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Accessible games reach larger audiences and create a more positive gaming experience for everyone!
Video games are for everyone, but if game creators don’t consider the needs and abilities of different players, some people will be left out. Designing for accessibility means breaking down barriers that prevent some people from playing and enjoying games, particularly for players living with different types of disabilities (including auditory, visual, speech and cognitive). In addition to helping game developers reach wider audiences, game accessibility improves the gameplay experience for ALL players.
Game Accessibility Challenge
This year, G4C teamed up with Numinous Games through their new project, the Playability Initiative (funded by Novartis Gene Therapies) to teach and inspire the next generation of creators to design games that are more accessible than ever. Through the Game Accessibility Challenge – a new competitive award category for the 2021 G4C Student Challenge – we will recognize and award students who integrate accessible designs into their games. Remember: When we design in a more inclusive way, we can create a more positive gaming experience for everyone!
Explore the resources and tools in the sections below to understand why and how to integrate accessible design into your game projects!
GameMakers Toolkit offers a great series of videos that offer guidelines and best practices for making games more accessible to a wide range of players. They even provide an annual investigation into how some of the year’s biggest game titles addressed accessibility. Check them out!
Begin with Accessibility
Most accessibility features are easier to implement when you keep them in mind from the very beginning of your design. Trying to add accessibility into your design after the game has been developed is much more difficult than planning them in advance of development.
Focus on the Gamer, Not a List of Requirements
Every gamer is unique, their needs are more nuanced than any checklist can possibly express. If you want to design for someone with a particular disability, reach out to people and talk to them about their gaming experiences, find out first hand what they appreciate about accessible game design and what they want to see more thought put into. Ask them if they’d be interested in playtesting and offering suggestions.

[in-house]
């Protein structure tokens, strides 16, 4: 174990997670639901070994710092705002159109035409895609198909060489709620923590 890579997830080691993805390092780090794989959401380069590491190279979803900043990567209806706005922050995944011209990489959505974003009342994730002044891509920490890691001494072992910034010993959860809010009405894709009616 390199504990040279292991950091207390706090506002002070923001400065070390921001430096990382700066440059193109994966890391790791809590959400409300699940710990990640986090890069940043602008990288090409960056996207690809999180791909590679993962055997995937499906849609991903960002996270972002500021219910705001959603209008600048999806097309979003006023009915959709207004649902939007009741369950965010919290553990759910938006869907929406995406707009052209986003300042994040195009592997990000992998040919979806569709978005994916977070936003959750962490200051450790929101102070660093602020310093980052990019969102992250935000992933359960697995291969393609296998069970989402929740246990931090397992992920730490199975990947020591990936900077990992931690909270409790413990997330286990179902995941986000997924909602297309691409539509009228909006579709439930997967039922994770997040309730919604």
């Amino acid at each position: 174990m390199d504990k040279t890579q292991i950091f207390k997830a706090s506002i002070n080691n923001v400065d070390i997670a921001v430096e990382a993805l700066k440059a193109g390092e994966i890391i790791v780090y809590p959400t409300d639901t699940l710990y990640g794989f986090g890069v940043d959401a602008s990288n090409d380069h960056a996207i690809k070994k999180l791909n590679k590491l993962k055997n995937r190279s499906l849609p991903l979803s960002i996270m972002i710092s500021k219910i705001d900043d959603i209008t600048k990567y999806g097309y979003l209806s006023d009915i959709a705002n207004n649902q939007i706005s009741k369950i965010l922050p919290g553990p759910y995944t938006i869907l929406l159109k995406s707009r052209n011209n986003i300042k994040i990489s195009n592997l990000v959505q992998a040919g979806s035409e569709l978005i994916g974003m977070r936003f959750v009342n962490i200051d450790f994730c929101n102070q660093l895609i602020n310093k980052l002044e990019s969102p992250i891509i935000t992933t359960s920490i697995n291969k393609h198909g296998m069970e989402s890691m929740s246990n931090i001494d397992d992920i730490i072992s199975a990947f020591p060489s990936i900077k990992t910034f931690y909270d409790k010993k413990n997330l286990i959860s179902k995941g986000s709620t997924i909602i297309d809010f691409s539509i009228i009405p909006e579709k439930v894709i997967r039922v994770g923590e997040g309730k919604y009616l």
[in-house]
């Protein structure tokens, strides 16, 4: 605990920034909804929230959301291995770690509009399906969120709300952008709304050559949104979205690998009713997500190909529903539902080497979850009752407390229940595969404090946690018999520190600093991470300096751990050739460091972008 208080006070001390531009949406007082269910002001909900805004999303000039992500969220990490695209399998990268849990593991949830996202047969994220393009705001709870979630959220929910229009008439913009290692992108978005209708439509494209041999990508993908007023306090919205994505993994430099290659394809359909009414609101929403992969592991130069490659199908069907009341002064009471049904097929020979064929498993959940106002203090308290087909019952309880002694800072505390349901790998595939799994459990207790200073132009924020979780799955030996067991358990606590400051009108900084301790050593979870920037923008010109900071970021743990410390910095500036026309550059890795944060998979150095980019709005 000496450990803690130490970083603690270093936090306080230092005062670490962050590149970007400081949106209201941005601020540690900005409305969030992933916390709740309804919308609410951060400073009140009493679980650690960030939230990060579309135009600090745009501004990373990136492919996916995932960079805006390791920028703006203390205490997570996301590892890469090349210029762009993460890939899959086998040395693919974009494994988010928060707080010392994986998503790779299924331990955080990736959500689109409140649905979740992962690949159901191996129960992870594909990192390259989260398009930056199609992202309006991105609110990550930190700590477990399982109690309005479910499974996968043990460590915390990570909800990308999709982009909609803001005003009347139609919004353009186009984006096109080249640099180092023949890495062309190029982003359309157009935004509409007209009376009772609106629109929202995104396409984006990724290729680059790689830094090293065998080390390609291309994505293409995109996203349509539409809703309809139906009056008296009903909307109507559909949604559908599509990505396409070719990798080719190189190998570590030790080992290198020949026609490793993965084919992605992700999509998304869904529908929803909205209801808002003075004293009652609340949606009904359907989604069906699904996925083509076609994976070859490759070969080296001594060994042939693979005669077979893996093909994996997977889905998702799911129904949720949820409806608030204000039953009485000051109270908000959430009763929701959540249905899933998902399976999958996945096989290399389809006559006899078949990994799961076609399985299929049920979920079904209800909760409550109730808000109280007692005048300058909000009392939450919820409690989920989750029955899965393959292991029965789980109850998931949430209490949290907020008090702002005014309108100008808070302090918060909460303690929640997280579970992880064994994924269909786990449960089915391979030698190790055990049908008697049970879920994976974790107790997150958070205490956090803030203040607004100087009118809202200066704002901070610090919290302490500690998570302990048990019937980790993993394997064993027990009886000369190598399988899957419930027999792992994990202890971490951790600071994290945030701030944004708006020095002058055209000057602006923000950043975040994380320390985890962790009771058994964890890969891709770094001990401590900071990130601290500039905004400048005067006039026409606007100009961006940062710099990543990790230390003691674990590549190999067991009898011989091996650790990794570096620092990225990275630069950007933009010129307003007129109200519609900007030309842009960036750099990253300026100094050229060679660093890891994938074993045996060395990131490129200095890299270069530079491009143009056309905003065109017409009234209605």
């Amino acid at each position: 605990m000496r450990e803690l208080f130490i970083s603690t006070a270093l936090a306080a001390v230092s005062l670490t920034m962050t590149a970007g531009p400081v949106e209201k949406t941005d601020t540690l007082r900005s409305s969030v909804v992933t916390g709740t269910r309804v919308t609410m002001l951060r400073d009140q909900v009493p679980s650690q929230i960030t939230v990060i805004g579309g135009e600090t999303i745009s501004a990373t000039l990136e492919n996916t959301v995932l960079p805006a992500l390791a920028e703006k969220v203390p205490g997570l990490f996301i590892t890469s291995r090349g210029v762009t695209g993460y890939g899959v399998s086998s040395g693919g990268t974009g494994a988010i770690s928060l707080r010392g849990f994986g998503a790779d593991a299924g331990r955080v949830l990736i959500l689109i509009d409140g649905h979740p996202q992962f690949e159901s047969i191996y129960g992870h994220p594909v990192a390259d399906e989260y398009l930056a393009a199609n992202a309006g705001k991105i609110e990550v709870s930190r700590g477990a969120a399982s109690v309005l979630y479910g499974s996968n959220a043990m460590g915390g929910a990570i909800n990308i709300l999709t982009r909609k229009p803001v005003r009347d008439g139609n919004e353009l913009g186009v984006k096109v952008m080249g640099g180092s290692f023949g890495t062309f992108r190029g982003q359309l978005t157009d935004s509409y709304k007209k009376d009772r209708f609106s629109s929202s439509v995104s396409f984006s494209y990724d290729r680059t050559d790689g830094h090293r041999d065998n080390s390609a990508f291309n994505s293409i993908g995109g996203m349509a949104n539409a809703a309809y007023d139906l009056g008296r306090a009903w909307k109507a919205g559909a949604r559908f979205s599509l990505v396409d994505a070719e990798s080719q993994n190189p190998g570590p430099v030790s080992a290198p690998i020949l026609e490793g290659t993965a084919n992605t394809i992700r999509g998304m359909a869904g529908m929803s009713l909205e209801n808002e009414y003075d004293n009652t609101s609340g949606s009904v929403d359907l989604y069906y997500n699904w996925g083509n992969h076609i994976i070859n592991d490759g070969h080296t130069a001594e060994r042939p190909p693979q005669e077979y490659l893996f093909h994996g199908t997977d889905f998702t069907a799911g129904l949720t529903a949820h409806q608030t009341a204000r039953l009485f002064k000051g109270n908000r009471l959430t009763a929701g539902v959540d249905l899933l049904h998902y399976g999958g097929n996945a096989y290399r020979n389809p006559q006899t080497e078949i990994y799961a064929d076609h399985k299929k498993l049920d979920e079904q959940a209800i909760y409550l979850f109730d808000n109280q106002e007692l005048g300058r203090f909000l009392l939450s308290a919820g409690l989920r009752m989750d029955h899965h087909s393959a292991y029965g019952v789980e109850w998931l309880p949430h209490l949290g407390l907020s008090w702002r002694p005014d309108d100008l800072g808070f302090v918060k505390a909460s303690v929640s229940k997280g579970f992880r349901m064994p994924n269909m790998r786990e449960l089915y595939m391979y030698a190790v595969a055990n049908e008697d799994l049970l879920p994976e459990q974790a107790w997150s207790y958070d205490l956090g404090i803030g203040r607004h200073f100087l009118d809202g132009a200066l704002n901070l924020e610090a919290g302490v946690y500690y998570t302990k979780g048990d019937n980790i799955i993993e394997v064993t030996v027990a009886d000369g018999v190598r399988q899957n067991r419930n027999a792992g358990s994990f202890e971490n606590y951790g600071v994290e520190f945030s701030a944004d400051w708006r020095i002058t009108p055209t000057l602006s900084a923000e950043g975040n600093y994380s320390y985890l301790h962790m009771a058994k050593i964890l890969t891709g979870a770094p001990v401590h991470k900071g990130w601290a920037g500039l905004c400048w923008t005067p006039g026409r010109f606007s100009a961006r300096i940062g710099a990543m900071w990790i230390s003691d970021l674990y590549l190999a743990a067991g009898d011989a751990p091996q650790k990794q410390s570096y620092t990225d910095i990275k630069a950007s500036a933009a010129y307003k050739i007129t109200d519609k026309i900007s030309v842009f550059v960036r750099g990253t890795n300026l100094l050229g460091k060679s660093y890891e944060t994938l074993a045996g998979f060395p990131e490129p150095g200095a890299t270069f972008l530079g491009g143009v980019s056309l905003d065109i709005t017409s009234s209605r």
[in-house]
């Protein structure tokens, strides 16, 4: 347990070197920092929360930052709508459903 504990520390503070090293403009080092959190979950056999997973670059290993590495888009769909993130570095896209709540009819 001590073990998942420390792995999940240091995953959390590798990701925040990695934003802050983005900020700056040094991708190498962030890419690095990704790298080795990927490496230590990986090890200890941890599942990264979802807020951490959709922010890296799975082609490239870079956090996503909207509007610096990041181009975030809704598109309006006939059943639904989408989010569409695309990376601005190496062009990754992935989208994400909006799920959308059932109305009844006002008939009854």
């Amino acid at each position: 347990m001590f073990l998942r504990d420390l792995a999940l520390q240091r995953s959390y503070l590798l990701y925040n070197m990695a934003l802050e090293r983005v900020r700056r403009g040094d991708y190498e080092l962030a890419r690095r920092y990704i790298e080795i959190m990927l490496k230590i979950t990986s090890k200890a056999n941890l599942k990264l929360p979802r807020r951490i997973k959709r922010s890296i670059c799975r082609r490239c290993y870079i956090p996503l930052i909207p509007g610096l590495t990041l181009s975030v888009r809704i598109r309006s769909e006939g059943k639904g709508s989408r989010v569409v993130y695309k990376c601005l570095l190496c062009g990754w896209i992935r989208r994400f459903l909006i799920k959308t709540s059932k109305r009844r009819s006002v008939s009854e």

Get the Entire Team’s Buy-in
Getting everyone on the same page about accessible design helps make sure that accessibility is built into your game design process across the entire experience. Accessible game design thinking should be evident in the game as a whole. (The gameplay can be amazingly accessible but if the menu screen isn’t, you’re still barring access to your game.) You may have a single accessibility point person who is responsible for checking in with everyone else, but everyone involved in the creation of the game should be thinking about how their work contributes to accessibility.
Keep Accessibility in Mind While Playtesting
Don’t just hunt for bugs in your playtesting, assign people in your team with different ways to play through the game. One person might play through with the sound off, someone could try playing through with their screen covered. One person can play through using mouse-only, another keyboard-only, another with a single button or switch adaptive controller. Maybe one person tries to play your game wearing thick winter gloves. Get creative about how your playtesting can help recreate the player experience of people with unique needs and abilities.
Creating accessible games means breaking down barriers that prevent people from being able to play. Below is a list of common accessibility features that can be included in almost every type of game (regardless of genre, game mechanics, length of gameplay, etc.). You may notice that more often than not, accessible design is guided by two principles:
Widely used accessibility features to consider including in YOUR game: